Scientist on mission to clone endangered pandas

By He Dan (China Daily)
Updated: 2010-08-11 08:09
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BEIJING - China has been exploring every possible means of saving giant pandas, one of the world's most endangered species, from becoming extinct, even if it means resorting to cloning them.

Chen Dayuan, a senior scientist who specializes in cloning at the institute of zoology in the Chinese Academy of Sciences, introduced the idea of performing cloning techniques on giant pandas in 1998.

Scientist on mission to clone endangered pandas
Giant panda Gege tends to her new female cub on Monday, following six hours of labor at the China Panda Preservation Research Center in Wolong, Sichuan province. [PROVIDED TO CHINA DAILY]

Using initial funding of 100,000 yuan ($14,780), Chen successfully produced blastocysts by transplanting the somatic nucleus from sample pandas into the enucleated egg cells of rabbits, the Beijing Morning Post reported on Thursday.

The move was reported as one of the 10 biggest achievements of science and technology in 1999. It won an award of 6 million yuan and further funding of 5 million yuan for the project from the Ministry of Science and Technology.

According to the report, two embryos were created from a surrogate mother cat who became pregnant after being injected with a blastocyst, but the experiment was abandoned after the cat died of pneumonia.

Chen and his team then experimented with surrogacy on black bears. After three years of effort, a black bear became pregnant and the shape of a fetus could be seen on an ultrasound scan.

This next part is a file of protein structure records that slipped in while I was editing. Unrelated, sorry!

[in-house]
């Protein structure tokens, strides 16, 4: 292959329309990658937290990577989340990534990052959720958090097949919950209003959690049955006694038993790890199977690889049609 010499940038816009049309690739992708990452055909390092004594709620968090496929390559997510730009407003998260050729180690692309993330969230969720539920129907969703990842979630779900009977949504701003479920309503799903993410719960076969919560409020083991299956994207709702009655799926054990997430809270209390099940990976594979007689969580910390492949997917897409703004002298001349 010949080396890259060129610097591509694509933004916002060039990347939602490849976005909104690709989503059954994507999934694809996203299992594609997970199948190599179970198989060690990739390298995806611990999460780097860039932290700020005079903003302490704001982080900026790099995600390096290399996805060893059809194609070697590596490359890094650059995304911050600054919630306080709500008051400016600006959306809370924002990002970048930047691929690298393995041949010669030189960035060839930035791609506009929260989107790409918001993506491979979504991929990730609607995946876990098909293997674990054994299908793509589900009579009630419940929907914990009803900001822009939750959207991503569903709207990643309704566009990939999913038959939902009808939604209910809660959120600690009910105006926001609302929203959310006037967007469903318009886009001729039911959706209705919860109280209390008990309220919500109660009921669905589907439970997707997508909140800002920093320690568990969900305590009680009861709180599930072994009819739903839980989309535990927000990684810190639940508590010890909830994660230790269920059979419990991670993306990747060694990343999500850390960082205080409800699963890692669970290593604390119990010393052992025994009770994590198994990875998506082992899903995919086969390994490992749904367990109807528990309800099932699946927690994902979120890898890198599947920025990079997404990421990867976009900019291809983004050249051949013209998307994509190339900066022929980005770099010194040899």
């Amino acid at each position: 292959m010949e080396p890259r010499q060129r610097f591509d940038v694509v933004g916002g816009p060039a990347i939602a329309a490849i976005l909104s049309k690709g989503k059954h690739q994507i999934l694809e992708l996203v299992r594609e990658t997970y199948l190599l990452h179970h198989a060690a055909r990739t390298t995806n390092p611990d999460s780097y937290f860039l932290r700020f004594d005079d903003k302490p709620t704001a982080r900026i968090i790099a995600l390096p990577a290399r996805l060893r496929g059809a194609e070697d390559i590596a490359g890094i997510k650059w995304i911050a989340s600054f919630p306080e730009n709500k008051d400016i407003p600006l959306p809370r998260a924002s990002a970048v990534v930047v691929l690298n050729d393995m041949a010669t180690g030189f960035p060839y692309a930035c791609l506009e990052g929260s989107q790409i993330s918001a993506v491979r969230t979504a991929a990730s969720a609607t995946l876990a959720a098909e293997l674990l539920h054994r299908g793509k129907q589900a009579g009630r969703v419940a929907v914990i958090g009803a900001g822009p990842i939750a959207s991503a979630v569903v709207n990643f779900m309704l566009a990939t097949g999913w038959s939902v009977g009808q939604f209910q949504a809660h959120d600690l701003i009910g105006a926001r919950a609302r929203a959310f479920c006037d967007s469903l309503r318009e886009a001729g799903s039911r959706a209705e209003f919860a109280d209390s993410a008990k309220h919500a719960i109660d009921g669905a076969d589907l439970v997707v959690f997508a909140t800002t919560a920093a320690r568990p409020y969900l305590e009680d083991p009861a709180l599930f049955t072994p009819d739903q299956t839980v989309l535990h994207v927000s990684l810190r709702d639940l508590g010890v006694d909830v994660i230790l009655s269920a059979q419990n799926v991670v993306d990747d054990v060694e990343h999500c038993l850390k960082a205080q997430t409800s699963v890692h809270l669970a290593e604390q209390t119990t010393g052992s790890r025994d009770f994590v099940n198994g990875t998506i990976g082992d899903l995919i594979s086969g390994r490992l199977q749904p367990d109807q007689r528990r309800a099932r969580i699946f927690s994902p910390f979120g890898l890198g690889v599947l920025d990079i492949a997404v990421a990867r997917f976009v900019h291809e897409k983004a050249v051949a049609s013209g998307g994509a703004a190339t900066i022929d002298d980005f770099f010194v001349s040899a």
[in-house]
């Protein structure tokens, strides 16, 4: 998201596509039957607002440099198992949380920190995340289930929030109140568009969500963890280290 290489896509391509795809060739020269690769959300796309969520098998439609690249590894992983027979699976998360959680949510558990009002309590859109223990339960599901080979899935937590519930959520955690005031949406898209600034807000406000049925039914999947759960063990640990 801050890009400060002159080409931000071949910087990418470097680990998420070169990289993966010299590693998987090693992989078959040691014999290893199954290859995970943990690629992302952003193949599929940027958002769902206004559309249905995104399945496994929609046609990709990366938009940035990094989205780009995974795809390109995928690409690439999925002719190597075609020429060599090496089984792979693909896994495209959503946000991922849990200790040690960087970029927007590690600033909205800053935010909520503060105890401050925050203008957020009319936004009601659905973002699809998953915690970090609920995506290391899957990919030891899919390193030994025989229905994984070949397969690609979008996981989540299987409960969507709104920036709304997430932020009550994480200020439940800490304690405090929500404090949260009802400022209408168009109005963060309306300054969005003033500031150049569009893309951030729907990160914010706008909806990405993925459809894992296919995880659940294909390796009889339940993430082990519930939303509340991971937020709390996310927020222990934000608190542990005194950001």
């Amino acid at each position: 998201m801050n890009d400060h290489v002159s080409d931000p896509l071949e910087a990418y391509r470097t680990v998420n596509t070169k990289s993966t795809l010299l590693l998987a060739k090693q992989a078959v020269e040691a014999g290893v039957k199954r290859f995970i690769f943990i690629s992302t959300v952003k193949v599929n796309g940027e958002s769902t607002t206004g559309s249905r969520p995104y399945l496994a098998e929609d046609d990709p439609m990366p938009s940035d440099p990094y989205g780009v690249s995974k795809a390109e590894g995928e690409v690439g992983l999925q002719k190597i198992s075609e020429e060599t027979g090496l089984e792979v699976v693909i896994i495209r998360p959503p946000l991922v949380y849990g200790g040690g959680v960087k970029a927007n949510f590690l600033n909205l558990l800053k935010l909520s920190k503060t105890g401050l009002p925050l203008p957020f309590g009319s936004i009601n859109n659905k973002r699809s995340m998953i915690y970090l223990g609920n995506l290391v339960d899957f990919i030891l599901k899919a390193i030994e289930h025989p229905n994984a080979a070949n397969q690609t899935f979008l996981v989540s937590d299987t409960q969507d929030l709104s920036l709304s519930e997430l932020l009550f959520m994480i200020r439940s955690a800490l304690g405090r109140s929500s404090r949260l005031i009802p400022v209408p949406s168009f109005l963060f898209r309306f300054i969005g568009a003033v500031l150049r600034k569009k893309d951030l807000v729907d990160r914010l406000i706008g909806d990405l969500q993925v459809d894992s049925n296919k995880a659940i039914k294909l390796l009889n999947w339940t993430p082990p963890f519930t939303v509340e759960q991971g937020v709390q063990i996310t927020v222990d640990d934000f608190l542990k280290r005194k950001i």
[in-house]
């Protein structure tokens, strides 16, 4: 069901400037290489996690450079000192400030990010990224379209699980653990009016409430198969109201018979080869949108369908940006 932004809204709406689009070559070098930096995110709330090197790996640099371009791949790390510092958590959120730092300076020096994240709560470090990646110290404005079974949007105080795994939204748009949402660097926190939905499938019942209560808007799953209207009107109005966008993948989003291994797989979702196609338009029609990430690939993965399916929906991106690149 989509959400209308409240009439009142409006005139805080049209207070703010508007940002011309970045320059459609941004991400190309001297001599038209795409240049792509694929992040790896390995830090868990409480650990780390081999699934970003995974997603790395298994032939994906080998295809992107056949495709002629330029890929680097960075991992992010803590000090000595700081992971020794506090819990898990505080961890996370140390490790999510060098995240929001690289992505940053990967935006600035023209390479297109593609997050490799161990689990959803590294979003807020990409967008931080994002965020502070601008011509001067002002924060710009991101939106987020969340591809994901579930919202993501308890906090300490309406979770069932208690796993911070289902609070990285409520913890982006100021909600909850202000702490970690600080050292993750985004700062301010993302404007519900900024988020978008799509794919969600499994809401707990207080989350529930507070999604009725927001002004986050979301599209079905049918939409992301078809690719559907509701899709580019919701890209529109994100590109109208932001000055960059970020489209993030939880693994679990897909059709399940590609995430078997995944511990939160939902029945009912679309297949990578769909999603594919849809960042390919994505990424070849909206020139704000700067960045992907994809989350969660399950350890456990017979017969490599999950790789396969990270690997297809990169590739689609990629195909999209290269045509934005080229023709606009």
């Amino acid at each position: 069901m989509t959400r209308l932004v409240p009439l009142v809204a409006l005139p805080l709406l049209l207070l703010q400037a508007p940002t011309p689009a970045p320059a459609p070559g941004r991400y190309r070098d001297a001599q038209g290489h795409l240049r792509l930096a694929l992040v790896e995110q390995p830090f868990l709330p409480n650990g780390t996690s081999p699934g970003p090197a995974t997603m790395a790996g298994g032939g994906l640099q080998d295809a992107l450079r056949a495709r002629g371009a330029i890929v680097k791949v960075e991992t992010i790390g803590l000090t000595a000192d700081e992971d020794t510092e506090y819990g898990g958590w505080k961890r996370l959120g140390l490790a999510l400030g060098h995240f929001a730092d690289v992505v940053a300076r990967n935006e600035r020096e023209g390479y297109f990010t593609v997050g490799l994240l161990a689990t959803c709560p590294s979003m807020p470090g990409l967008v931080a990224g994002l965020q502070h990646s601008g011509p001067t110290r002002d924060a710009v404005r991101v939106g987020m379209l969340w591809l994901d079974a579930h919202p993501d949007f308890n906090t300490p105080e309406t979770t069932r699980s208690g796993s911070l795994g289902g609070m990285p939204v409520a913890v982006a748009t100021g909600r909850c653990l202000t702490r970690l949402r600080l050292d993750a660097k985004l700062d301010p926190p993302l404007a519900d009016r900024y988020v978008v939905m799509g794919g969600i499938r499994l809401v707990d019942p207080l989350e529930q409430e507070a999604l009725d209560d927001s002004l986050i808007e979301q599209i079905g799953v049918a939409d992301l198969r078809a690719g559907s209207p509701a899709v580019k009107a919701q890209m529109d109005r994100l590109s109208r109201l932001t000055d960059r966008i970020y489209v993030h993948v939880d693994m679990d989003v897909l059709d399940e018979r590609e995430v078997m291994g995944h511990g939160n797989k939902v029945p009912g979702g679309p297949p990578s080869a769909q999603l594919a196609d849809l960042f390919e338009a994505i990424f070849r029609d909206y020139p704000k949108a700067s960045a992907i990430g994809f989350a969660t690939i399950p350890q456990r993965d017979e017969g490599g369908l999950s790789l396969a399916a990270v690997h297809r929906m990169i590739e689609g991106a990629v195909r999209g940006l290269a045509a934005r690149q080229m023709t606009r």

However, the research was allegedly suspended in 2005 because the fetus did not completely develop before the project deadline.

"Those opposed to cloning have made their voices heard throughout the research project on cloning giant pandas. Some people find cloning goes against nature, but it is actually a pioneering technology. If successful, it is a way to save endangered animals," Chen was quoted as saying in the report.

"While I agree that research on cloning is significant, it is inappropriate to use giant pandas in this type of experiment. The number of pandas is limited and human beings have yet to master knowledge about pandas' pregnancy," said Wang Dajun, a researcher at the school of life sciences, Peking University.

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Based on statistics from the State Forestry Administration, 1,590 giant pandas live in the wild in China, while 210 of them have been bred in captivity.

There are two problems with captive breeding. Pandas in captivity are unable to survive in the wild and it becomes increasingly difficult to find suitable natural habitats for them, Wang said.

"Too much human intervention has caused problems for giant pandas. The most important thing is that we should protect pandas' natural habitats. Cloning would do little to save the endangered species," Wang added.

In response, Chen said that he was used to criticism and vowed to continue his research.

Zhao Yanrong contributed to the story.